Aug. 12, 1917
Dear Dad and Mom:
Thanks ever so much for the jake parcel of - cake, candy, ect. you sent me in the round tin. It was a fine surprise. Also thanks for the ten shilling note of July 10. The note changed for twelve and a fraction francs over here. I hope you always send soap in your parcels as washing is very much appreciated over here. Instead of sending any more cigs please send me Dad’s pipe and a tin of Old Chum tobacco. I rarely smoke but would much rather have a good pipe when I do.
I got a funny letter from John and Joan in Kelowna. They seemed to be enjoying themselves. Dug and I are feeling fine. Dug looks twice as strong as he did on his arrival here. He will be a fine looking man when filled out. Don't take any notice of the p.c. picture I sent you. It was taken by one of these frog eating Frenchmen the day after we came out on rest. The darned card doesn't in the least resemble any of us. Why it didn't even show my moustache! I'll send you a decent one some time.
I heard from Linn a couple of days ago. He seems quite taken up with Trixie D. and wants me to write and tell him all about her! I receive the Kamloops Telegram fairly regularly and look forward to its arrival. Percy Sp., Dug and I always hold a palaver over the contents of it.
Now at your home don't go and worry about your "gallant son ect" as the same son has not been in the front line for something like four months. Therefore don't picture us charging the Hun every day or week with a dripping bayonet because we have only been over the top once at Vimy since my arrival. Also don't go worry about my leave as a fellow seldom gets his leave in our bunch until he has been out here something like sixteen months. Also don't believe that darned rot your gas bag parson has been preaching you about sin, bad women, ect. because it is absurd. As regard bad women they are almost an unknown article around our place of travels. Besides a pretty woman looked upon as a rare thing about here. As regards to the booze, the only booze a soldier can afford out here is watery French beer, and wine. You have to imbibe enormous quantities of each before you feel any affect at all. Of course there is champagne but that is a luxury. Of course a fellow can play poker. I often play it myself, but you can hardly call this a horrible sin as a lad only receives three paltry dollars or fifteen francs each pay day. Therefore don't worry as it is foolish to do so under the circumstances.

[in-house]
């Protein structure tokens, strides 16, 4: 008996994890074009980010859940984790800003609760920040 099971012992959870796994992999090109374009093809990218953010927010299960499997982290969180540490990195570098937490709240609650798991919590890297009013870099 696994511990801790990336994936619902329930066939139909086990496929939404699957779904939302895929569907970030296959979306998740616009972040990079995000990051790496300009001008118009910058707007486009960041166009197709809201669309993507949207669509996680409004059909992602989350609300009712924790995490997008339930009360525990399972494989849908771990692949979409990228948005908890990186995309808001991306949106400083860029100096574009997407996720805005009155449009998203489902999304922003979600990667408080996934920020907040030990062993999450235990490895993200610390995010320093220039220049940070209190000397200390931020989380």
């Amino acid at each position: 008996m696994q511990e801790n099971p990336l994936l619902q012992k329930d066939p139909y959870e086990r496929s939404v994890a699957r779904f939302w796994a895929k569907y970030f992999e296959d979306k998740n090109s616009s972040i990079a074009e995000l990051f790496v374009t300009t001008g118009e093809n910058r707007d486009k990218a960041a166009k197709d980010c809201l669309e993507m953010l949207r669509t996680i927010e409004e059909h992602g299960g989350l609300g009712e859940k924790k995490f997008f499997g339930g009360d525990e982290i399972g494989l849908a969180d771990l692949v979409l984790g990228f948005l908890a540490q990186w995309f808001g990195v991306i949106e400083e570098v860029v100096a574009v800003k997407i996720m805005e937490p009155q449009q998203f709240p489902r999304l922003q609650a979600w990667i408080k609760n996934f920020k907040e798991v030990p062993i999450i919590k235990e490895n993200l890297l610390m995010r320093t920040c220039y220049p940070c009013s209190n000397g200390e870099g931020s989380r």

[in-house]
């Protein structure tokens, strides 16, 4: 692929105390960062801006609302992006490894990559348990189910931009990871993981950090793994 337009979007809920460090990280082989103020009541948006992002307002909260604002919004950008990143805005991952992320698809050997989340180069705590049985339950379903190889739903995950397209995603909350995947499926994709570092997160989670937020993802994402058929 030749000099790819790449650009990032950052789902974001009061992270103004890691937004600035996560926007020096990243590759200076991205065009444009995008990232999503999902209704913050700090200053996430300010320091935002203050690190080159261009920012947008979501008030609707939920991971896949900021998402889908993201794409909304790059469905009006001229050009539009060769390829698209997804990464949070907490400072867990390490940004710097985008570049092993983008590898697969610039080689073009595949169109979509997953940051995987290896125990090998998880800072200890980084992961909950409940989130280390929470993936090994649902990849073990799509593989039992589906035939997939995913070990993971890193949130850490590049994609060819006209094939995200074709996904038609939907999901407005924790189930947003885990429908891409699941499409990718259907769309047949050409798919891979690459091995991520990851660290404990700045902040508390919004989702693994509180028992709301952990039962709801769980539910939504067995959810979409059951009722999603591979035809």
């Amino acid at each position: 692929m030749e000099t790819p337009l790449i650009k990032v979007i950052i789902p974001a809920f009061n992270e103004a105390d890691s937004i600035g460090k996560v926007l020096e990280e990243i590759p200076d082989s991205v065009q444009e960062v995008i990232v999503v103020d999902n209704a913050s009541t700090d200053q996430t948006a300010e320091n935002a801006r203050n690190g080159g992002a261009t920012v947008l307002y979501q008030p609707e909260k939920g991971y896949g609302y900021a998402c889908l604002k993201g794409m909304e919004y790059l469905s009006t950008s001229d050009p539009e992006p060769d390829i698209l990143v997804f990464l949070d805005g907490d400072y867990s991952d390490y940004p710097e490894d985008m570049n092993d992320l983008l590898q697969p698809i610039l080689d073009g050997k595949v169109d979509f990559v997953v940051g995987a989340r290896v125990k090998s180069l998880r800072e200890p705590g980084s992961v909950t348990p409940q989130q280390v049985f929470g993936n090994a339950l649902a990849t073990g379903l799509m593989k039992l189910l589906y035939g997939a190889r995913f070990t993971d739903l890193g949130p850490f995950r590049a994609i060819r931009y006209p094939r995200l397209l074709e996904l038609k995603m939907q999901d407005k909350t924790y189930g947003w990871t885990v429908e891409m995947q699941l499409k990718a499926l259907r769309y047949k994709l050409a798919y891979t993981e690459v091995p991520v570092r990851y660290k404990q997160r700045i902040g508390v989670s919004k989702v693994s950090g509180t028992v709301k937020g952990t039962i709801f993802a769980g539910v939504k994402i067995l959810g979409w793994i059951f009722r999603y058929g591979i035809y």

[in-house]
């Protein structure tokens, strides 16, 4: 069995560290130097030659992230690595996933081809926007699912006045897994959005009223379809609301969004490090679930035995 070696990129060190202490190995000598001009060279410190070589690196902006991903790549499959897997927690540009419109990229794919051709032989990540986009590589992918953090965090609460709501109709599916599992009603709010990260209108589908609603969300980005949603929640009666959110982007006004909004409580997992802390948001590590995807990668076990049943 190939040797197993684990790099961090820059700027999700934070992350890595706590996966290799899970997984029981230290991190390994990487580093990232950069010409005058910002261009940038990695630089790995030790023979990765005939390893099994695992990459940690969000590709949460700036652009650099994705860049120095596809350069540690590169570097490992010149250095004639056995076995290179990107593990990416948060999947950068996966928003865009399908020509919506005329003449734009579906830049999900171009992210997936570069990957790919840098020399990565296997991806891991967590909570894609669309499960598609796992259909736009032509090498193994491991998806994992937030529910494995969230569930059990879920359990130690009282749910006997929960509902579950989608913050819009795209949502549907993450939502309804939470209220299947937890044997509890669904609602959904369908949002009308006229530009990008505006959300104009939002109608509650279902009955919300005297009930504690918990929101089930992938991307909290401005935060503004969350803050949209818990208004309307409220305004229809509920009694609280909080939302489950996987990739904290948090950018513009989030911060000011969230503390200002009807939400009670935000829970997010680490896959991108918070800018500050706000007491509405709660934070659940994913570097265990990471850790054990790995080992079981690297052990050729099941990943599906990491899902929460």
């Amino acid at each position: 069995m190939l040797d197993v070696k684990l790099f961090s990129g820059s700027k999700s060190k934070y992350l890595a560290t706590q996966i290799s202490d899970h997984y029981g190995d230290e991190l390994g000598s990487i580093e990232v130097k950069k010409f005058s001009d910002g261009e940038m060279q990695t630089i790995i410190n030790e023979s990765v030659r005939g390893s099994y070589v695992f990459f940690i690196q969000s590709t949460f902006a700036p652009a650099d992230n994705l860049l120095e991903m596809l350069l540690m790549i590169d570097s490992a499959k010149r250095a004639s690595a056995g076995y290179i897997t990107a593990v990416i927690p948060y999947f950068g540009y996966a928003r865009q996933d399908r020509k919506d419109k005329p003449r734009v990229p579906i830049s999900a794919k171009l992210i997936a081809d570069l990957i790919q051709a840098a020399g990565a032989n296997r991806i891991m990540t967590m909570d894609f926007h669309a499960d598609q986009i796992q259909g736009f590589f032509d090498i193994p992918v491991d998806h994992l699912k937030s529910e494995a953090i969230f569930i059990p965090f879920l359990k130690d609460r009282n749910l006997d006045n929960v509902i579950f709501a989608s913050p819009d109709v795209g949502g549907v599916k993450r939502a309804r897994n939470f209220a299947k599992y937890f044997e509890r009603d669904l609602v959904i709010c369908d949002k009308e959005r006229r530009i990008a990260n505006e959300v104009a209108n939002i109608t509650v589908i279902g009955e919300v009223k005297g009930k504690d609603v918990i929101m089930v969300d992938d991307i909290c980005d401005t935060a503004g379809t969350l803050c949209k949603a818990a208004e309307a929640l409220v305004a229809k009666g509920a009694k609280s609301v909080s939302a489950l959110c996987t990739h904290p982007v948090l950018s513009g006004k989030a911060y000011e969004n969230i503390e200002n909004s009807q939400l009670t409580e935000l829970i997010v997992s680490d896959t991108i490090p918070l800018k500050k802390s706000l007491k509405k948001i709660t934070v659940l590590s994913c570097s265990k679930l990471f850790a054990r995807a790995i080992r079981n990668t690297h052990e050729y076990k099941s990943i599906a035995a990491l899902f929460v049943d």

Please don't worry about me being a colonel or general. I belong to a Lewis gun section of eight to ten men. No. 1 looks after the gun. No. 2 carries the spare parts. Nos 3, 4, 5,6, 7, 8. carry ammunition.
When No. 1 is put out of action No. 2 takes his place, while No. 3 takes the place of No. 2 and so on.
There is a lance corporal to each section. When he is put out of action, No. 1 becomes lance - jack- and so on. I am at present No.3 - comprez?
I am sorry to hear little John has the Exzema and hope he soon gets rid of it. I guess he and Joan have grown a lot in my absence, eh?
I'm glad Mrs. C. is recovering and send my best wishes for a complete recovery in time. Harry Batchelor wrote not long ago and said he was arranging to take up land round the Quesnel district. That is where he had that little trip with his dog Pat a couple of years ago. He said Art. and Harry were taking up land with him and asked me if I wished to take up an adjoining piece. As I don't know anything about this district I would like Dad to tell me something about it and also to give me his advice what to do. I understand the district is located at quite an altitude and that market is a long distance away. Of course I wouldn't think of taking up land unless he and Keith did the same. I'm glad to hear the little mare has another colt. What became of the one she had at Batchelor's ranch? Did it die? I hope not.
At present we are billeted in a huge cellar. Fritz throws a few shells but we are jake.
With best wishes to all,
I am your loving son,